Also in 1979, and also in Switzerland, we have The Jacksons.  I believe this was shot in Leysin.

And it was 40 years ago that we had Tom Jones in the snow, Walking in a Winter Wonderland.  Can't locate the venue for this one, I'm afraid.

Sunday, 12 February 2012


The Albertville Olympics were the last to be held on the same year as the summer games.  They were the first to have a unified German team and a "Unified team" from the former Soviet republics.  Both did rather well - here's the medal table.

Albertville saw off Sofia and Falun (Sweden) to win the games, and follow Grenoble (1968) and Chamonix (1924).  Nineteen years later, Annecy, having beaten Nice and Grenoble for the French candidature, flopped dismally against Munich and the victorious Pyeongchang (South Korea).

It's an unprepossessing place, pop 17,000, at the junction of the Combe de Savoie (the flat valley from Chambery/Grenoble), the Tarentaise, Beaufortain, and Val d'Arly.  A bit like Penrith being the venue for a British version.

The venues for the Games were of course mainly in the various ski stations, and the RN90 was upgraded, putting an end to some monstrous traffic jams.

Some of the facilities you will see in resort today are a direct result of the games - for example the rather excellent ice rink at Meribel.

The speed skiing was held at Les Arcs, and marred by the death of Swiss speed skier Nicolas Bochatay on the morning of the event.

The downhill race was on La Face de Bellevard Val d'Isere, with Graham Bell finishing 33rd, just behind brother Martin (29th).

This was of course four years after Eddie the Eagle's triumphant Calgary tour de force (cue video):

There were actually some pretty strong British performances at Albertville.  For example Wilf Reilly finished 5th in the 1,000 metres short-track speed skating.

Perhaps the highlight of the speed skating, however, came from Austria:

The second notable performance was the British team at the Bobsleigh track in La Plagne, who were 6th in the 2-man and 7th in the 4-man, beating our French rivals on both occasions...

Although I can find no record of this on the results website, apparently Australia had a bobsled team in the 8-man section to complement Glenn Turner and Paul Narracott in the 2-man.  You can see a reunion of these fine athletes here:

Twenty years on, the future of the Bobsleigh course in La Plagne (the only one in France) is by no means assured.  It's not helped by being outside the resort and indeed relatively isolated half way up the Tarentaise.  More here and here.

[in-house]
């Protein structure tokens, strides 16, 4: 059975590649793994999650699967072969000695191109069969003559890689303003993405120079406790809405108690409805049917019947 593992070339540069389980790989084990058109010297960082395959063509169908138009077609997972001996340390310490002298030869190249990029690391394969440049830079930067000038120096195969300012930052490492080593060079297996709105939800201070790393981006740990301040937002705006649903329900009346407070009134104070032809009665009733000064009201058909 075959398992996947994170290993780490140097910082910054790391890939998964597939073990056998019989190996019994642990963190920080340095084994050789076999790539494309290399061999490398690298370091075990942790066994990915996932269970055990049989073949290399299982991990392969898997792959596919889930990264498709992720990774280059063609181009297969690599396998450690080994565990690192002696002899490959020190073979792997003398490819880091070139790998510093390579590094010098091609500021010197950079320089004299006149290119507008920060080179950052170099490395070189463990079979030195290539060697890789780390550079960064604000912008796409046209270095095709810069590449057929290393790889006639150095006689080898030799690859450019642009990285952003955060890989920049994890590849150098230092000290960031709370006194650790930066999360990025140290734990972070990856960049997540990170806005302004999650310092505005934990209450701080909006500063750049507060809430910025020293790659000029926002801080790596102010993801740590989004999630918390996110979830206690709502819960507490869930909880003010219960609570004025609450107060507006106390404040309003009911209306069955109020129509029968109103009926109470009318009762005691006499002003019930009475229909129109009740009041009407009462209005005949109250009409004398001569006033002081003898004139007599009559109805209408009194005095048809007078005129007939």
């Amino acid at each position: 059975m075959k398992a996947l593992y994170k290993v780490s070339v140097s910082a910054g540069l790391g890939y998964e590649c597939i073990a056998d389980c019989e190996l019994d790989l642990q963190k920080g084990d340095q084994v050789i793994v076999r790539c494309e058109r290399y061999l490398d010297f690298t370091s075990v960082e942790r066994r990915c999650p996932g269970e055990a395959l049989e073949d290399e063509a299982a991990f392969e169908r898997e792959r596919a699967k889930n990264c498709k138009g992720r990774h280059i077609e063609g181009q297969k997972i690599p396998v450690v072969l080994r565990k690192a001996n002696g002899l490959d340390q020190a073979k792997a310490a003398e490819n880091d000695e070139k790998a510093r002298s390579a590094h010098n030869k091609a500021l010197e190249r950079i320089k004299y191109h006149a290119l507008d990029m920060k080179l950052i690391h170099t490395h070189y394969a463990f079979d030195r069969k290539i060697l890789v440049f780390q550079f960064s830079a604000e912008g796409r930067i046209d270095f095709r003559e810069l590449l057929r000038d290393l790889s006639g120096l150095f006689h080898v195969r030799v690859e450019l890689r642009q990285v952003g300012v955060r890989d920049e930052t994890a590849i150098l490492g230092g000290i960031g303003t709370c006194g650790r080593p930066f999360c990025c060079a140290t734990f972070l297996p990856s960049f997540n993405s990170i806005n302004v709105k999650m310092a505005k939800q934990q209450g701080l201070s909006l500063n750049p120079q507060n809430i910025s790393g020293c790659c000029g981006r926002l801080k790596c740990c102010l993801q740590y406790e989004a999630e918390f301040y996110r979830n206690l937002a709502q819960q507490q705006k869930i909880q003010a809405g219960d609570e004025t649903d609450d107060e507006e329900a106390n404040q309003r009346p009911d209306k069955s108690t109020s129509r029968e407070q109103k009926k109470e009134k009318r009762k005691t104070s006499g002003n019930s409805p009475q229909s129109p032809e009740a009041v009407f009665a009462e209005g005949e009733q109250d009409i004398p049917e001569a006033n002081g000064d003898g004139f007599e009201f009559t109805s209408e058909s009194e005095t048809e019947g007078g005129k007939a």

Wednesday, 1 February 2012

THE "B" ROADS OF LES ARCS: Avoiding the February Crowds

The February holidays see Les Arcs, like most of the other big resorts, getting very, very full.  To have a lift system in place which eradicated queues completely would of course be utterly uneconomic.  So, February visitors, tied by school holiday dates, have to be ready for busy slopes.

That said, when there's snow in the lower resorts (which of course there most certainly is this year...), this does tend to reduce pressure on Les Arcs et al.  And indeed, with the full area open (in contrast to 2011), there is more scope for everyone to spread out a bit.

February also sees various events in the resort.  People on British half term will miss the "LA session", which is fun and attracts a good crowd - see below.  For a full list of events click here.

But if you are around in February, you will still need to plan your days carefully to avoid spending too much time here:

Here are some ways to avoid the crowds:

1.  Have an early lunch - be at your chosen restaurant at 12 and you should be fine both to get a table and to get back on the pistes while everyone else is eating.

2.  Take the slow lifts.  You can avoid the biggest queues by relaxing slightly and taking some of the remaining 1980s lifts: Renard will take you to 2000; Comborciere will link you back into the area above Arc 1600 (including the fab Malgovert red run), and Grand Col is rarely too busy, taking you to more than 2800m in the process.

3.  Ski anywhere in Villaroger.  Or potter around the Les Granges area below 1600.

4.  Take a day trip to La Rosiere.  Park your car at Les Ecudets car park just above Séez, get yourself a full area pass, and ski over to the sparsely populated pistes of La Thuile.


Above La Thuile